I said the cheap STBs have traps. This one can be programmed to switch on and off at selected times, but NOT to switch on and record! You can also only record the TV channel that you're watching.
What bloody use is that? Only to record a whole evening when you're out of the house.
Don't buy cheap STBs. Chris.


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Subject: RE: Tech: Flashdrives?
From: GUEST,Guest Charles Macfarlane Harrison
Date: 07 Jun 12 - 10:00 AM

> From: Gurney
>
> Another lengthy post just disappeared. Damn.

Don't get me started again :-)

> The STB seems to record on anything. It works with a SD card in a card reader, and all three of my flashdrives. The 8Gb one takes 2hrs of video, but I've never tried longer files. Just the big one that I bought specifically for the STB that gives problems, and then only on files approaching 2 hours.

"The 8Gb one takes 2hrs of video" - do I take it this is High Definition (HD) then? Here in the UK, by comparing the playing times against the files sizes of the recordings, it's easy to work out that both Freesat (satellite) and Freeview (terrestrial) Standard Definition (SD) come in at around 35mins/GB, so 8GB should be able to hold about 4hrs:40mins of UK SD. I don't have figures conveniently to hand for UK HD.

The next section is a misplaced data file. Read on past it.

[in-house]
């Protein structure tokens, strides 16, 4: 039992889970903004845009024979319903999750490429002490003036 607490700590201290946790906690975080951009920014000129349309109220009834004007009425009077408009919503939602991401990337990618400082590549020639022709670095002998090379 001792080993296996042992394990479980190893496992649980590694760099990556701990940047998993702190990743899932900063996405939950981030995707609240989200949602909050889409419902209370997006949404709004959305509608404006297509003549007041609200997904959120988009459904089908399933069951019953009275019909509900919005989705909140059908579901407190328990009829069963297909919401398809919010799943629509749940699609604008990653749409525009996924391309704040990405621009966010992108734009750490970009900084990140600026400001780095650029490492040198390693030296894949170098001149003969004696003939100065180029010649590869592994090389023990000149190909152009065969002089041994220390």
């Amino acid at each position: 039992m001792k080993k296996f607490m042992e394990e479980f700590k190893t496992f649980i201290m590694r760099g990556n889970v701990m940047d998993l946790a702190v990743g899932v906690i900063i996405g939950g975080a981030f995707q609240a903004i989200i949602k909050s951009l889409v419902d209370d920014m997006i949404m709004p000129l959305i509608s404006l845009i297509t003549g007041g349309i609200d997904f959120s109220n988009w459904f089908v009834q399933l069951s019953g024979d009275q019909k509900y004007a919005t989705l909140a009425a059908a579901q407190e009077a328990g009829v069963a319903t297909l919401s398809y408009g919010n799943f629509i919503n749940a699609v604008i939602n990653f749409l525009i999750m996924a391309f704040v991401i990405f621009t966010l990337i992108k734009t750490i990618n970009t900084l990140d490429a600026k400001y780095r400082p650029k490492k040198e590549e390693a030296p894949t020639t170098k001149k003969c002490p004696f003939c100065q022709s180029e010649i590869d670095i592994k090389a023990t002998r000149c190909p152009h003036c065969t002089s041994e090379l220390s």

> I've also thought of leaving the current shortened programme on it, and seeing if it will fill the rest of the drive up, in 3.8Gb chunks.

As you know, or at least think and hope, that the 8GB drive is working, you can do a test of the STB to either eliminate or incriminate the way it breaks up recordings greater than 3.8GB, by recording a program larger than 3.8GB onto this 8GB drive - in UK SD this would be longer than about 2:13, but say 2.5-3hrs to be certain; you'd have to work out your own equivalent for your local broadcasts.

So, besides the test of copying from the PC to the 16GB drive I suggested earlier, I suggest that you also test the STB recording to the 8GB stick as follows:

1        Calculate how many minutes per GB your STB records at, note that there may be a differences between different stations, particularly if there is a choice between SD and HD;

2        Copy, or rather move, everything off the 8GB drive that you want to keep;

3        Delete all the remaining files on it, as explained previously;

4        Try and record a program long enough to go well over the 3.8GB file size limit, according to your previous calculations;

5        Check that the entire program plays back alright;

6        Check that when you plug the stick into a PC, you can see at least two suitably-sized and named video files.